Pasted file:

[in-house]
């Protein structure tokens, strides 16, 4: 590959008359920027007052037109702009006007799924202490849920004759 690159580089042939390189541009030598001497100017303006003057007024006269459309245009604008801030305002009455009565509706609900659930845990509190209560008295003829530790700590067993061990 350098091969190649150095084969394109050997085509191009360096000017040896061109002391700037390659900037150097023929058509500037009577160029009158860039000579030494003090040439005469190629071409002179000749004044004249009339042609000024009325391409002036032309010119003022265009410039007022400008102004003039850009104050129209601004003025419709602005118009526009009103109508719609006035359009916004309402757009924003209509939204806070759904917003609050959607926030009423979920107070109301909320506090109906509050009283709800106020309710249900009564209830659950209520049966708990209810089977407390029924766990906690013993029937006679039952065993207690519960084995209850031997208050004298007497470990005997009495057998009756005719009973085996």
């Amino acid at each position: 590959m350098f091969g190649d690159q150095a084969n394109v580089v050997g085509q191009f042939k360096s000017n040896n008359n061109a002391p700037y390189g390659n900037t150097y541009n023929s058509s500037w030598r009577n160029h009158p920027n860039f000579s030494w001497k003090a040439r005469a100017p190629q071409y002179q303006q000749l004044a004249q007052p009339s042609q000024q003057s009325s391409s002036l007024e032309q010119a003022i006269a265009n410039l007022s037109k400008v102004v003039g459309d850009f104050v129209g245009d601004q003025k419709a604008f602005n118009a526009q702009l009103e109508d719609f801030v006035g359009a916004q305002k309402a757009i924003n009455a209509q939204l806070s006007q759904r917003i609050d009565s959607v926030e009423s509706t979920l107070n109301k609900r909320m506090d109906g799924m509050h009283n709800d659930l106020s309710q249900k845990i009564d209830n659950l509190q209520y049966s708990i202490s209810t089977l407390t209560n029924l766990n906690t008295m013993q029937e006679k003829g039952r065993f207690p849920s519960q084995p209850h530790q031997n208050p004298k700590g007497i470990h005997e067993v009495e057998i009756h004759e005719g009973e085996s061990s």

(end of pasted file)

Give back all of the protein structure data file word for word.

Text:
[in-house]
């Protein structure tokens, strides 16, 4: 590959008359920027007052037109702009006007799924202490849920004759 690159580089042939390189541009030598001497100017303006003057007024006269459309245009604008801030305002009455009565509706609900659930845990509190209560008295003829530790700590067993061990 350098091969190649150095084969394109050997085509191009360096000017040896061109002391700037390659900037150097023929058509500037009577160029009158860039000579030494003090040439005469190629071409002179000749004044004249009339042609000024009325391409002036032309010119003022265009410039007022400008102004003039850009104050129209601004003025419709602005118009526009009103109508719609006035359009916004309402757009924003209509939204806070759904917003609050959607926030009423979920107070109301909320506090109906509050009283709800106020309710249900009564209830659950209520049966708990209810089977407390029924766990906690013993029937006679039952065993207690519960084995209850031997208050004298007497470990005997009495057998009756005719009973085996």
């Amino acid at each position: 590959m350098f091969g190649d690159q150095a084969n394109v580089v050997g085509q191009f042939k360096s000017n040896n008359n061109a002391p700037y390189g390659n900037t150097y541009n023929s058509s500037w030598r009577n160029h009158p920027n860039f000579s030494w001497k003090a040439r005469a100017p190629q071409y002179q303006q000749l004044a004249q007052p009339s042609q000024q003057s009325s391409s002036l007024e032309q010119a003022i006269a265009n410039l007022s037109k400008v102004v003039g459309d850009f104050v129209g245009d601004q003025k419709a604008f602005n118009a526009q702009l009103e109508d719609f801030v006035g359009a916004q305002k309402a757009i924003n009455a209509q939204l806070s006007q759904r917003i609050d009565s959607v926030e009423s509706t979920l107070n109301k609900r909320m506090d109906g799924m509050h009283n709800d659930l106020s309710q249900k845990i009564d209830n659950l509190q209520y049966s708990i202490s209810t089977l407390t209560n029924l766990n906690t008295m013993q029937e006679k003829g039952r065993f207690p849920s519960q084995p209850h530790q031997n208050p004298k700590g007497i470990h005997e067993v009495e057998i009756h004759e005719g009973e085996s061990s």